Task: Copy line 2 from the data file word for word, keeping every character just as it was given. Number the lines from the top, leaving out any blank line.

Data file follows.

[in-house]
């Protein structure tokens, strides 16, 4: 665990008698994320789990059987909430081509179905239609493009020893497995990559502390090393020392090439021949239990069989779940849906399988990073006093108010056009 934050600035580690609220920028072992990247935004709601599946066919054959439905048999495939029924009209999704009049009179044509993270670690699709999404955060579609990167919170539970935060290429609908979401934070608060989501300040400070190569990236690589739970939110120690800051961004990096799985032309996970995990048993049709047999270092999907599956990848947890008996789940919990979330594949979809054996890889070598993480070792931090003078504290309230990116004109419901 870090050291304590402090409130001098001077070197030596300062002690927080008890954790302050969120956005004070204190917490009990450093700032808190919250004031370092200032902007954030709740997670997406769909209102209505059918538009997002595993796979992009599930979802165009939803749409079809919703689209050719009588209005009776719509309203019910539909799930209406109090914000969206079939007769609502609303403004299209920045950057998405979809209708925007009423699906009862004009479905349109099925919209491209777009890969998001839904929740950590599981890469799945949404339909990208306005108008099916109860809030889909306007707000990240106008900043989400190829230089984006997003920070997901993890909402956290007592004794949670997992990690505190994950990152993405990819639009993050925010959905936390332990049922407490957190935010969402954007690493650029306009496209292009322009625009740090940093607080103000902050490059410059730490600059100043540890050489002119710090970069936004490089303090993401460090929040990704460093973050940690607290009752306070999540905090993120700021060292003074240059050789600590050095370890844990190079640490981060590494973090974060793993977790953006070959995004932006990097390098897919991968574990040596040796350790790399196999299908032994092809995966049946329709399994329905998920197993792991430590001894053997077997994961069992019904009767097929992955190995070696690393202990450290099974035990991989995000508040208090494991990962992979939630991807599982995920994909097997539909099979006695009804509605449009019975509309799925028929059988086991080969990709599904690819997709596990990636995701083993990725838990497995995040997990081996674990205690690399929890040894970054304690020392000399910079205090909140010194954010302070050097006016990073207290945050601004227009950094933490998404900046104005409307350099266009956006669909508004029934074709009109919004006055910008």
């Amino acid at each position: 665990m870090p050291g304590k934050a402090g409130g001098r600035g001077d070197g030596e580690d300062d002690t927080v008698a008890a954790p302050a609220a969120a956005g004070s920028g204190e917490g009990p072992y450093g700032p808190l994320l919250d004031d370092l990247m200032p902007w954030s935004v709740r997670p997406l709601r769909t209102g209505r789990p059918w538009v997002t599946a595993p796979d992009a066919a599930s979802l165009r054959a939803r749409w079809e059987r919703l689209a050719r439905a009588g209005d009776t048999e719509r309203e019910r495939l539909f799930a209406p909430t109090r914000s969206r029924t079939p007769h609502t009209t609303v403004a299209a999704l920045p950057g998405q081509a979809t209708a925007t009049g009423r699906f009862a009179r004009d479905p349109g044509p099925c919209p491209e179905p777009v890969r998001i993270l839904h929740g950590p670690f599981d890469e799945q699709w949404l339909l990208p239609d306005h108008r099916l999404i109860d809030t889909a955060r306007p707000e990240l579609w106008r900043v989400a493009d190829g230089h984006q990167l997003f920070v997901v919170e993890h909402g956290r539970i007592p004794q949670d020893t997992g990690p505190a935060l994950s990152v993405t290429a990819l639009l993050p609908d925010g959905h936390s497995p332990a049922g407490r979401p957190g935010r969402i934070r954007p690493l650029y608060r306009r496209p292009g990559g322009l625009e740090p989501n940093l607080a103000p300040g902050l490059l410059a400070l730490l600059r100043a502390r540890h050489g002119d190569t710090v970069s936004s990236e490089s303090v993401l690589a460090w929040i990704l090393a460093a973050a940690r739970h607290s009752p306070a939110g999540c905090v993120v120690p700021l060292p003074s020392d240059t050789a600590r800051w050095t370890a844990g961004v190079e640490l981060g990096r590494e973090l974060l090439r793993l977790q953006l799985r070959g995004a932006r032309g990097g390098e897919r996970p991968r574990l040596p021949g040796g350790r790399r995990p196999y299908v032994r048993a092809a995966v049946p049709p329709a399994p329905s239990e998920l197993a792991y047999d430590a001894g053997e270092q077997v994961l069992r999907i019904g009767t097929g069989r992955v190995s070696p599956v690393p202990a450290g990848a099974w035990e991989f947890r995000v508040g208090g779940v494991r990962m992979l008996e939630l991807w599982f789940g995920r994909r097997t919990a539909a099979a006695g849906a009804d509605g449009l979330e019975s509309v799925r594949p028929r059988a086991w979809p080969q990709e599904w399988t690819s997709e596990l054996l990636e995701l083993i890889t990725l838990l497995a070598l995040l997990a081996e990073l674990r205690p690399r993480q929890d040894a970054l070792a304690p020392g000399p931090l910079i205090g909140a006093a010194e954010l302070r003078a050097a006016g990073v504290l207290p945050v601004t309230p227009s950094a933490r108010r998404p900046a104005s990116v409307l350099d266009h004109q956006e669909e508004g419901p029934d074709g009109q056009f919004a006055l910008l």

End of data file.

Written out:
């Protein structure tokens, strides 16, 4: 665990008698994320789990059987909430081509179905239609493009020893497995990559502390090393020392090439021949239990069989779940849906399988990073006093108010056009 934050600035580690609220920028072992990247935004709601599946066919054959439905048999495939029924009209999704009049009179044509993270670690699709999404955060579609990167919170539970935060290429609908979401934070608060989501300040400070190569990236690589739970939110120690800051961004990096799985032309996970995990048993049709047999270092999907599956990848947890008996789940919990979330594949979809054996890889070598993480070792931090003078504290309230990116004109419901 870090050291304590402090409130001098001077070197030596300062002690927080008890954790302050969120956005004070204190917490009990450093700032808190919250004031370092200032902007954030709740997670997406769909209102209505059918538009997002595993796979992009599930979802165009939803749409079809919703689209050719009588209005009776719509309203019910539909799930209406109090914000969206079939007769609502609303403004299209920045950057998405979809209708925007009423699906009862004009479905349109099925919209491209777009890969998001839904929740950590599981890469799945949404339909990208306005108008099916109860809030889909306007707000990240106008900043989400190829230089984006997003920070997901993890909402956290007592004794949670997992990690505190994950990152993405990819639009993050925010959905936390332990049922407490957190935010969402954007690493650029306009496209292009322009625009740090940093607080103000902050490059410059730490600059100043540890050489002119710090970069936004490089303090993401460090929040990704460093973050940690607290009752306070999540905090993120700021060292003074240059050789600590050095370890844990190079640490981060590494973090974060793993977790953006070959995004932006990097390098897919991968574990040596040796350790790399196999299908032994092809995966049946329709399994329905998920197993792991430590001894053997077997994961069992019904009767097929992955190995070696690393202990450290099974035990991989995000508040208090494991990962992979939630991807599982995920994909097997539909099979006695009804509605449009019975509309799925028929059988086991080969990709599904690819997709596990990636995701083993990725838990497995995040997990081996674990205690690399929890040894970054304690020392000399910079205090909140010194954010302070050097006016990073207290945050601004227009950094933490998404900046104005409307350099266009956006669909508004029934074709009109919004006055910008």